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Collecting SNMP Data with Operations Management Suite

SUMMARY: Learn how to use Operations Management Suite (OMS) to collect SNMP data.

Collecting SNMP Data

The Simple Network Management Protocol (SNMP) is a widely-deployed management protocol standard for monitoring and configuring devices. While higher-level management protocols and daemons are typically used for servers, SNMP is often a quite viable option for monitoring of devices and appliances.

SNMP data can be collected in two ways: with “polls” - where a managing system probes an SNMP agent to gather values for specific properties, or with “traps” – where an SNMP agent forwards events or notifications to a managing system. Traps are most often used as event notifications, while polls are more appropriate for stateful health detection or collecting performance metrics.

Whether with Polls or Traps, SNMP properties are identified with an Object Identifier (OID) value. OIDs are defined and described in vendor-provided Management Information Base (MIB) files.

With the highly extensible OMS Agent for Linux, you can collect SNMP data from traps or polls for integration with OMS Log Analytics.

Collecting SNMP Traps with OMS

There are many choices for SNMP trap receiver services available, but a very good SNMP trap receiver is provided with most Linux distributions: snmptrapd from the Net-SNMP agent. It’s important that an SNMP trap receiver can load MIB files for your environment, so that the properties (fields) in the SNMP trap message are described with their name, instead of an OID.

In the next section, I will describe configuration of snmptrapd so that the OMS Agent for Linux can collect SNMP traps into OMS Log Analytics.

Installing snmptrapd

To install and enable snmptrapd on a CentOS 7, Red Hat Enterprise Linux 7, Oracle Linux 7 server use the following commands: #Install the SNMP agentsudo yum install net-snmp#Enable the servicesudo systemctl enable snmptrapd#Allow UDP 162 through the firewall:sudo firewall-cmd --zone=public --add-port=162/udp --permanent

Configuring snmptrapd

There are a few configuration steps required to configure snmptrapd. These will vary a bit by Linux distribution. The examples below apply specifically to Red Hat Enterprise Linux, CentOS, or Oracle Linux.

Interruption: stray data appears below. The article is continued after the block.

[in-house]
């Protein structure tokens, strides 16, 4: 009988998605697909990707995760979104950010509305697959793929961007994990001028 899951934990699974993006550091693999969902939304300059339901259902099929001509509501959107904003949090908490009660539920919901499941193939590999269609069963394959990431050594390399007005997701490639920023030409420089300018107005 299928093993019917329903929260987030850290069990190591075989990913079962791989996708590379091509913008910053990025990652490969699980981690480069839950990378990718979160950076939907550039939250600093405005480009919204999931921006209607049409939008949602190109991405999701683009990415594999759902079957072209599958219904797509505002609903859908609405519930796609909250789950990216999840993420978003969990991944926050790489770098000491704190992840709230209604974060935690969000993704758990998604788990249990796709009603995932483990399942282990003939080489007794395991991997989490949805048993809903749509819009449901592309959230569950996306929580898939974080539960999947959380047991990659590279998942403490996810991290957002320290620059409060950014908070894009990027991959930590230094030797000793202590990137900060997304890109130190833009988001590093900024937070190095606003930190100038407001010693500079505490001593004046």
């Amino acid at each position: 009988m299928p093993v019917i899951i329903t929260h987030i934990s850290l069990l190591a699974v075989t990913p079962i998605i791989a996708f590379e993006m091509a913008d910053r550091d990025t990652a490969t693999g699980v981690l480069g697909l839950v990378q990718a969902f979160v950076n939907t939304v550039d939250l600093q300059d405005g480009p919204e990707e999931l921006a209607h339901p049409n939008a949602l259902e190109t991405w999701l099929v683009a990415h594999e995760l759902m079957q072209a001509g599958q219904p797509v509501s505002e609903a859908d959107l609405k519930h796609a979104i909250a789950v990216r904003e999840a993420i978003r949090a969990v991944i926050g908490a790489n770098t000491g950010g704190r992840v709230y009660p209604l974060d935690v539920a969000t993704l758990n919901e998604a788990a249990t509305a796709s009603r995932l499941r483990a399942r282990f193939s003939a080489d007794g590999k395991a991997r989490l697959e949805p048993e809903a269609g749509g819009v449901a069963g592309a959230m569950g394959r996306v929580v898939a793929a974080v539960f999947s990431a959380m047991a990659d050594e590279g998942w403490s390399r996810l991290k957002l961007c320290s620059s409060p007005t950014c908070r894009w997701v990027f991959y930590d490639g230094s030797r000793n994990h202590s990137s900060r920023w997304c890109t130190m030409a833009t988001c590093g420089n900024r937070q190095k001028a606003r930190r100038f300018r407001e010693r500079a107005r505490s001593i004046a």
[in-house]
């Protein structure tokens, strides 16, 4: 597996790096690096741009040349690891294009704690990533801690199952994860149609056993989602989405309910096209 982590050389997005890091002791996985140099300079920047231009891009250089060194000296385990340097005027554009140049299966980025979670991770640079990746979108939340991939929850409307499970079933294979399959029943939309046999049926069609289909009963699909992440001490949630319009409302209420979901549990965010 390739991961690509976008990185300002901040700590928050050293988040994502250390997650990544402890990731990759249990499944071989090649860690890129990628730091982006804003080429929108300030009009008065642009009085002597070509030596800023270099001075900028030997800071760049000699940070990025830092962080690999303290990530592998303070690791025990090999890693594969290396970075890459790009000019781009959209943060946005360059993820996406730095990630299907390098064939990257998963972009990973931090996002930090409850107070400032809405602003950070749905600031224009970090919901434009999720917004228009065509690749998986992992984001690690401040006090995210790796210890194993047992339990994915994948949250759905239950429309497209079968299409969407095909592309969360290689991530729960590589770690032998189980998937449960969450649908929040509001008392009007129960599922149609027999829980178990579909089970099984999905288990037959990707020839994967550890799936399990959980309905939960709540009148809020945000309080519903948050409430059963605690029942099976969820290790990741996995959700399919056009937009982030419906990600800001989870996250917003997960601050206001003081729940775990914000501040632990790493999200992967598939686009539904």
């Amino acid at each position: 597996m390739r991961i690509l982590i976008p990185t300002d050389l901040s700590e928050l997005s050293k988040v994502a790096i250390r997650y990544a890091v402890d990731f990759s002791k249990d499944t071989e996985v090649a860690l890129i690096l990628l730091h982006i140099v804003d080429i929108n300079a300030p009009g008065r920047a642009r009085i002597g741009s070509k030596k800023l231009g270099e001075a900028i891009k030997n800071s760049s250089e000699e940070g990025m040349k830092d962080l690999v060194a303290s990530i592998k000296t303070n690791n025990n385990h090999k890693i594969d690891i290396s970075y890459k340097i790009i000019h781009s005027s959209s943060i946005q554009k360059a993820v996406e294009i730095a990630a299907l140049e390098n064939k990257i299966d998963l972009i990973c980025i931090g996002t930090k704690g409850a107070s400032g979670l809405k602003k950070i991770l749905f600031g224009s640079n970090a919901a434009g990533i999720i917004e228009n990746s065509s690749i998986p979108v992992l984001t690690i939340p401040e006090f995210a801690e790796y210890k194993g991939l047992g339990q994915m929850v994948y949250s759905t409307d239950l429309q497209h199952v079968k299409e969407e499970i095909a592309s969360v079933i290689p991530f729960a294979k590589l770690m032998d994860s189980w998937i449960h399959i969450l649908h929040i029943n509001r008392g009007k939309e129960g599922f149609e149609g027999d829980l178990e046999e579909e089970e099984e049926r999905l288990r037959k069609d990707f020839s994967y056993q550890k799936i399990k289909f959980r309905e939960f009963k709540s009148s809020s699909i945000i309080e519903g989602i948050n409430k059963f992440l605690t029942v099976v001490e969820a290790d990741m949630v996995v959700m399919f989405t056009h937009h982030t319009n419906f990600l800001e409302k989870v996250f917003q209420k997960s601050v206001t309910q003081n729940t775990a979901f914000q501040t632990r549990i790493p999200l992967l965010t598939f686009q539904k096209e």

The first configuration step is to authorize “community” strings (SNMP v1 & v2 authentication strings). For more information on snmptrapd configuration, including guidance on configuring for SNMP v3 authentication, see the Net-SNMP documentation.

Edit snmptrapd.conf: sudo vi /etc/snmp/snmptrapd.conf

To allow all traps for all OIDs, from all sources, with a community string of “public” – ensure that the following line exists in your snmptrapd.conf file: authCommunity log,execute,net public

Importing MIB files

For SNMP trap fields to be logged with their names (instead of OID), MIB files must be imported by snmptrapd. The default directory location for mibs is /usr/share/snmp/mibs. For each device that will be sending SNMP traps, you will want to copy all relevant MIBs to this directory. MIB files are typically provided by the device vendor, but third party websites like and provide MIBs to download for many vendors. Some vendors, like APC, maintain a single MIB for all devices, while others, like Cisco, have many hundreds of mibs. For snmptrapd to correctly load a MIB, all dependent MIBs must also be loaded. Be sure to check the snmptrapd log file after loading MIBs to ensure that there are no missing dependencies in parsing your MIB files.